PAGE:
Last year, I was fortunate enough to spend some time with MHCLG as the technical lead on a project to replace the ageing Energy Performance of Buildings Register. Kev Keenoy has written a good summary of the work. The project is now live and serving citizens across England, Wales, and Northern Ireland.
I’d worked in government before, but this was the first time I got to see a central government project through from inception to go-live. I held a personal retrospective to capture some important feelings that I wanted to explicitly write down somewhere.
Here are my main (entirely unoriginal) thoughts, which might be useful to people taking on their first digital leadership position in the UK government.
Policy as urban legend
I spent a lot of time worrying about policy that didn’t exist. That sounds mad, but I suspect there are many teams in government doing the same thing.
It helps to understand what people mean when they say policy on a digital government team. They can mean a number of things:
- Legislation passed by parliament
- Secondary legislation
- Documents that make some sort of commitment to internal or external stakeholders.
I think it is easy to assume that the things people tell you are policy are mostly legislation, but when you dig into it they are often just internal documents. Policy documents can be found to articulate any number of decisions that you might assume would be too low level for somebody concerned with “policy” to care about. Actual examples of real policies I have come across in the wild are:
- What members of staff will wear in citizen facing roles.
- That there will be a “button” on a page allowing the user of the page to filter their search results.
In short, they are the artefacts from the Civil Service’s unique culture of making decisions through essay writing contests. The upshot of this is that many of the things I assumed were intractable restrictions turned out to be easily-ish overturned.
Additionally, many of them simply didn’t exist. People will tell you with full confidence that a particular policy is restricting your choice in some way: it is your team’s job to figure out exactly what they are talking about, because sometimes the trail runs cold and you learn the policy is an urban legend.
I first noticed this when GDPR was introduced, I was working for a different part of the government (which I won’t name) and senior people would confidently make absurd statements about some particular implication of GDPR on our work. Those are repeated in meetings and emails and start to take on a life of their own.
Compliance is important for government teams, it’s a line you can’t cross, but cultures of compliance have a nasty habit of weaponising knowledge of policy to avoid important decision making. Not always, but occasionally, you’ll find that “it’s policy” is the government equivalent of “they’re the requirements”: a phrase which Jeff Patton observed really means “shut up”.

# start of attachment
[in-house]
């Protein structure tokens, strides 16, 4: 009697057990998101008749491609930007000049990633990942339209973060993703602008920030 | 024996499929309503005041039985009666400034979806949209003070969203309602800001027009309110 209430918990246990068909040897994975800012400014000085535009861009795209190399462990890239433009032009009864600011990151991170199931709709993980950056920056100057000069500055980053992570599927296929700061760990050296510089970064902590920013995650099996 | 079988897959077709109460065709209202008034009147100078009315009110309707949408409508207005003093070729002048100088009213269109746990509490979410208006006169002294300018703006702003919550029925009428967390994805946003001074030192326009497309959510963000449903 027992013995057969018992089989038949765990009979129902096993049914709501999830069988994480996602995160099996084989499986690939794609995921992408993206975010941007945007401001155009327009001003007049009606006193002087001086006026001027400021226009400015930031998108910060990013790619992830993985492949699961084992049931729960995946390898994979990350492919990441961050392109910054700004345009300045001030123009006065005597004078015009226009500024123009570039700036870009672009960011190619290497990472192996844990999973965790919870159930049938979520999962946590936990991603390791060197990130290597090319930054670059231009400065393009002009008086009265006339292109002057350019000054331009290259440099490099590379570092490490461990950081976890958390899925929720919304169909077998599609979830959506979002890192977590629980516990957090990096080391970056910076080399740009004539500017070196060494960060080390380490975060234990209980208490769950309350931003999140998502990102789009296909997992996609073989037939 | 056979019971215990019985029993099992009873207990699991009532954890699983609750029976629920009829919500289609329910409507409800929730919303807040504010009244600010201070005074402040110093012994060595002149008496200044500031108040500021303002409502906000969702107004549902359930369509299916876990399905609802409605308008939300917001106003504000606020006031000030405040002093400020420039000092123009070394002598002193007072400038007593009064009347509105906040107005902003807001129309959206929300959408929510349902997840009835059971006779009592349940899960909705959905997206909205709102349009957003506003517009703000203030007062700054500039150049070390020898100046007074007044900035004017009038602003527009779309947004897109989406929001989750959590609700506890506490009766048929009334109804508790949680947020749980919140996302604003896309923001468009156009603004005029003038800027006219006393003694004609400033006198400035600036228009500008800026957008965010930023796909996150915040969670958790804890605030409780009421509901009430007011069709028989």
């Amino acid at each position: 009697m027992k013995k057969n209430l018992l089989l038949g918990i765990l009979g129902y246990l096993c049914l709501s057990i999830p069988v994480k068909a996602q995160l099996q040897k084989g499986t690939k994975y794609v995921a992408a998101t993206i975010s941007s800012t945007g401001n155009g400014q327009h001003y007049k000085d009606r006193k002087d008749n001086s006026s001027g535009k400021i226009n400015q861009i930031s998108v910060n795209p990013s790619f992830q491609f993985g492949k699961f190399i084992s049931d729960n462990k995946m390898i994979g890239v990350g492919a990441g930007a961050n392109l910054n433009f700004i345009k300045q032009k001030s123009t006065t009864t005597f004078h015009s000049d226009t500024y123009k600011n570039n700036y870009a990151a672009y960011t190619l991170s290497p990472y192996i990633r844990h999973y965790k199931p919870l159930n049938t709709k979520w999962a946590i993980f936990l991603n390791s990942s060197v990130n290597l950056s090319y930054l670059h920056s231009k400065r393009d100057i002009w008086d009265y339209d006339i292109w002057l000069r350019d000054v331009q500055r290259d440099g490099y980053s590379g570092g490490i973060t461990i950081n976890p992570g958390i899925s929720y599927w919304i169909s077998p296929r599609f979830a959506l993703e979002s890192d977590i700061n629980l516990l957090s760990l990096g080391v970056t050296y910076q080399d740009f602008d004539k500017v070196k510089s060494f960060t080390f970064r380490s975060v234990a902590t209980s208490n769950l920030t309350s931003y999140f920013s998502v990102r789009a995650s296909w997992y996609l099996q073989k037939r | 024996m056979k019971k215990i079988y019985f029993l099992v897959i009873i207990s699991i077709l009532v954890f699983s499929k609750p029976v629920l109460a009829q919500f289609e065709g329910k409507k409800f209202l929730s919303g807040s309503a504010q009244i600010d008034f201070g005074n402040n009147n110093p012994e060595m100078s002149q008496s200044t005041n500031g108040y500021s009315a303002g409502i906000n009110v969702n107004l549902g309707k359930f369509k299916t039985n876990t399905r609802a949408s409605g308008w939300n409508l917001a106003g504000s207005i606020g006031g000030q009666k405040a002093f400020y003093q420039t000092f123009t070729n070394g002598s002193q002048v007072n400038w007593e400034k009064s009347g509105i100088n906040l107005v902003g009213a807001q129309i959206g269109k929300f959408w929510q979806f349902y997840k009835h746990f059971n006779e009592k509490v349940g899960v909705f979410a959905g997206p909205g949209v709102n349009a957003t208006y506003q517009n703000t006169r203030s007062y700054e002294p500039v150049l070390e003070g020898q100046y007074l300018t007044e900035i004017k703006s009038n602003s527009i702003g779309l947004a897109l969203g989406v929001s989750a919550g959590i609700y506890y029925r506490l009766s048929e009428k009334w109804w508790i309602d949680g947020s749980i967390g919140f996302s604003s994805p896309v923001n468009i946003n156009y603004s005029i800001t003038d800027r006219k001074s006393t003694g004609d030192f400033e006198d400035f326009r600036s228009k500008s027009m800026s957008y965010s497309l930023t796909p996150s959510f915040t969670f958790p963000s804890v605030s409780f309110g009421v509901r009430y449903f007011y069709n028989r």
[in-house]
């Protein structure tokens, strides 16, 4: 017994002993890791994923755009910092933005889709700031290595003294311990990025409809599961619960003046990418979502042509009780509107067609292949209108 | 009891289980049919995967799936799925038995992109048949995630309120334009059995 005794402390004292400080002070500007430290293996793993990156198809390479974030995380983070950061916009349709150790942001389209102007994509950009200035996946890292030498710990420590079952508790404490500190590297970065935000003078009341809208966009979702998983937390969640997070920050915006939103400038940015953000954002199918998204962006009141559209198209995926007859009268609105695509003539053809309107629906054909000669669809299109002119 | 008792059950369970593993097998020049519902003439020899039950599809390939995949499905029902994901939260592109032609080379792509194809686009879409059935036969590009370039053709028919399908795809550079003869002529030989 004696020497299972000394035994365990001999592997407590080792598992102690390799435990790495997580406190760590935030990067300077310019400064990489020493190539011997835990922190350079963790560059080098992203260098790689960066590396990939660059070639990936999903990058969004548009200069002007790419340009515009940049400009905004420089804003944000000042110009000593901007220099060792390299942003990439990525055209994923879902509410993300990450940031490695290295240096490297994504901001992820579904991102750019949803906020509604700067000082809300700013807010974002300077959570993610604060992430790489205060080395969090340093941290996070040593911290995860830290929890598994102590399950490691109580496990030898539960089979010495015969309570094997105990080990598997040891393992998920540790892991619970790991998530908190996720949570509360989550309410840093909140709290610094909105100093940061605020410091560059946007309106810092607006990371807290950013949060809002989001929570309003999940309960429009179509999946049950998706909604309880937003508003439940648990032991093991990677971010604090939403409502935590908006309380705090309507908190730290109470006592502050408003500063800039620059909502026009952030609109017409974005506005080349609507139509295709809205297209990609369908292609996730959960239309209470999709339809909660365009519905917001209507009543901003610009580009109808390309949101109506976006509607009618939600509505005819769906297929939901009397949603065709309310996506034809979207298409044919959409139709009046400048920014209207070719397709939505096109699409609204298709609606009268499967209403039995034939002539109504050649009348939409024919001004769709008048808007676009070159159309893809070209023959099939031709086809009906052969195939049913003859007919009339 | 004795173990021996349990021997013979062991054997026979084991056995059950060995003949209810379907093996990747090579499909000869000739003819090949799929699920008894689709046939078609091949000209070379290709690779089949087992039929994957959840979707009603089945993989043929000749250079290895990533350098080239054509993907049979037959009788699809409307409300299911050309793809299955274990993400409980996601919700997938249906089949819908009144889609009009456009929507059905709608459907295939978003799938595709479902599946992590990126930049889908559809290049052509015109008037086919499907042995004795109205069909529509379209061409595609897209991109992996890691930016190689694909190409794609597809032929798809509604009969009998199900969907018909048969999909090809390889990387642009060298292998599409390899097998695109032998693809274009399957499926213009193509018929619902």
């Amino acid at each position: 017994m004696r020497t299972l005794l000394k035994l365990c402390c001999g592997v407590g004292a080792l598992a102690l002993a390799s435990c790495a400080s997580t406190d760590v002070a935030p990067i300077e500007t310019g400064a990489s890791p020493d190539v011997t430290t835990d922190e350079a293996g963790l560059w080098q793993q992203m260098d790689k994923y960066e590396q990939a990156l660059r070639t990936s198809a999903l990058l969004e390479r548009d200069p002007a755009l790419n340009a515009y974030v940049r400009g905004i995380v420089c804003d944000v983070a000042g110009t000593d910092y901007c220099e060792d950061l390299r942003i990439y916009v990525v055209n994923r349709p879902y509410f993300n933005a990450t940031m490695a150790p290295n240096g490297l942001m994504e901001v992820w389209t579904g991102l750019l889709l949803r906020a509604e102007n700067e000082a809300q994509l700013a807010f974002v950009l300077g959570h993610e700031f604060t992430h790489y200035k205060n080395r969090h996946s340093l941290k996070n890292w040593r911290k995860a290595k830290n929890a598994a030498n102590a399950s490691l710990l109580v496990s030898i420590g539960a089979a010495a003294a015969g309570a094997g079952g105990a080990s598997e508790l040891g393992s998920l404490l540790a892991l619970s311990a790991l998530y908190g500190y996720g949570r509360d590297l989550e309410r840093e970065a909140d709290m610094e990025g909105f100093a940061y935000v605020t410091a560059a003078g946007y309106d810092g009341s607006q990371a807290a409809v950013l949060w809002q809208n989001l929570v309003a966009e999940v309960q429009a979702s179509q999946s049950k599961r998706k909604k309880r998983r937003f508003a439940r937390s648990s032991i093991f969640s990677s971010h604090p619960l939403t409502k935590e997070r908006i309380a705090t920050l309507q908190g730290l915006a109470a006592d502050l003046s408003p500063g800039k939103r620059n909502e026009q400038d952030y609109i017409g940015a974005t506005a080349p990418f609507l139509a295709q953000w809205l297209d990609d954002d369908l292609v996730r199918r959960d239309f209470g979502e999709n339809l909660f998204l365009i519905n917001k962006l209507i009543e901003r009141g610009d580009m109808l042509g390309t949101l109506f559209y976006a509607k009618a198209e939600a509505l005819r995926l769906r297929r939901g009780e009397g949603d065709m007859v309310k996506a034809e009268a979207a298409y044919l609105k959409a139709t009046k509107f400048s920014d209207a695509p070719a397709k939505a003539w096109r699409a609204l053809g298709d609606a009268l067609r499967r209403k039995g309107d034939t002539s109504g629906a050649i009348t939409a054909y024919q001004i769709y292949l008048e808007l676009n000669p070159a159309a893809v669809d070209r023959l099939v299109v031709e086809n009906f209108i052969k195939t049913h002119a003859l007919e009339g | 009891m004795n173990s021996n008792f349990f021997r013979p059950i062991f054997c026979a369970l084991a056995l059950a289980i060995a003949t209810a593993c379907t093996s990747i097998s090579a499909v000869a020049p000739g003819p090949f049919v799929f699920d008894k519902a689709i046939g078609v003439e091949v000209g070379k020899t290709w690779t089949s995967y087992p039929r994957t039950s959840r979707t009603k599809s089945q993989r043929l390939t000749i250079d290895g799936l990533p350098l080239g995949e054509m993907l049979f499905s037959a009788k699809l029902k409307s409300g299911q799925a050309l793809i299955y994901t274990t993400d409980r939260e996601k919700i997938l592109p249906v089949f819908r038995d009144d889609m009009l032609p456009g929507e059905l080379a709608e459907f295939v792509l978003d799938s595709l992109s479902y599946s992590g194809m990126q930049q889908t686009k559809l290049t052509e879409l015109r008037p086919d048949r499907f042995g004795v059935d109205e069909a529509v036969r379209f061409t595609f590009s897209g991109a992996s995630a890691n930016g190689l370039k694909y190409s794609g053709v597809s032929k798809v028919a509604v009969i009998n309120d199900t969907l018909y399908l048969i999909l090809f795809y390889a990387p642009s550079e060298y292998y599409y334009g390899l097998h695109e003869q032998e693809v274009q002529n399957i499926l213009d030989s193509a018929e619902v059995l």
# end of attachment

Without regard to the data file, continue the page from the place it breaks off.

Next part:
Service owner as sceptic
We started the project without a full time service owner, but when one joined it made a massive difference. Having a service owner who understands that some policies don’t exist and how policies that do exist can change is the only way around this. Our service owner knew this and cut short our journey into a number of rabbit holes that would ultimately have sabotaged launch had we pursued them.
I now see a good service owner as being like Adam Connover from Adam Ruins Everything. They must be the person who knows the facts and isn’t afraid to introduce them, even when it’s socially inappropriate. A well timed “Actually, the legislation only says…” is priceless.
The service owner needs to help you pick your battles. If I could change one thing about the project at MHCLG, it would be to fill the service owner role right from the beginning and frame the whole thing around a realistic timeline of decision making and political challenges.
Keep expectations high
You can build high performing engineering teams in government. Contrary to popular belief, you do not need scores of engineers with glittering CVs and a truck full of venture capital to achieve all of the things that we know work.
My team was a small team of mixed seniority, the type of experience mix that you’ll easily find in every government department. They built a process that could release to production 50 times every day, where the lead time (between committing code and that code being used by an external user) hovered below 15 minutes, where all infrastructure was defined in source code and completely replaced on each release. Stories went from being accepted to being completed in predictable time frames. The team was consistently open about their own abilities and performance, and had each others backs.
I’m extremely proud of how we managed to do that with an unremarkable budget and a team with multiple junior members.
As I entered the orbit of the civil service, I was told multiple times that none of this was possible. Because of more mythical policies about how crucial pull requests are (they aren’t), but even worse because of a perceived skill gap between the public and private sector.
But the highest performing teams don’t work well because they self select for prestige, they work well because they create the conditions where actual people who exist in the real world can safely achieve more.
I’ve got opinions about what high performance looks like (continuous integration, test driven development, intense collaboration, diversity, safety in software changes, psychological safety, outcome driven, empathy, etc.) — but I don’t really want to make this into generalised advice about what high performing means.
I do want people to have the confidence to fight back against excuses for low expectations and aim for something that lets people experiment and get better results. I’m grateful that Made Tech (my employer at the time), gave me the freedom to pursue this without compromise.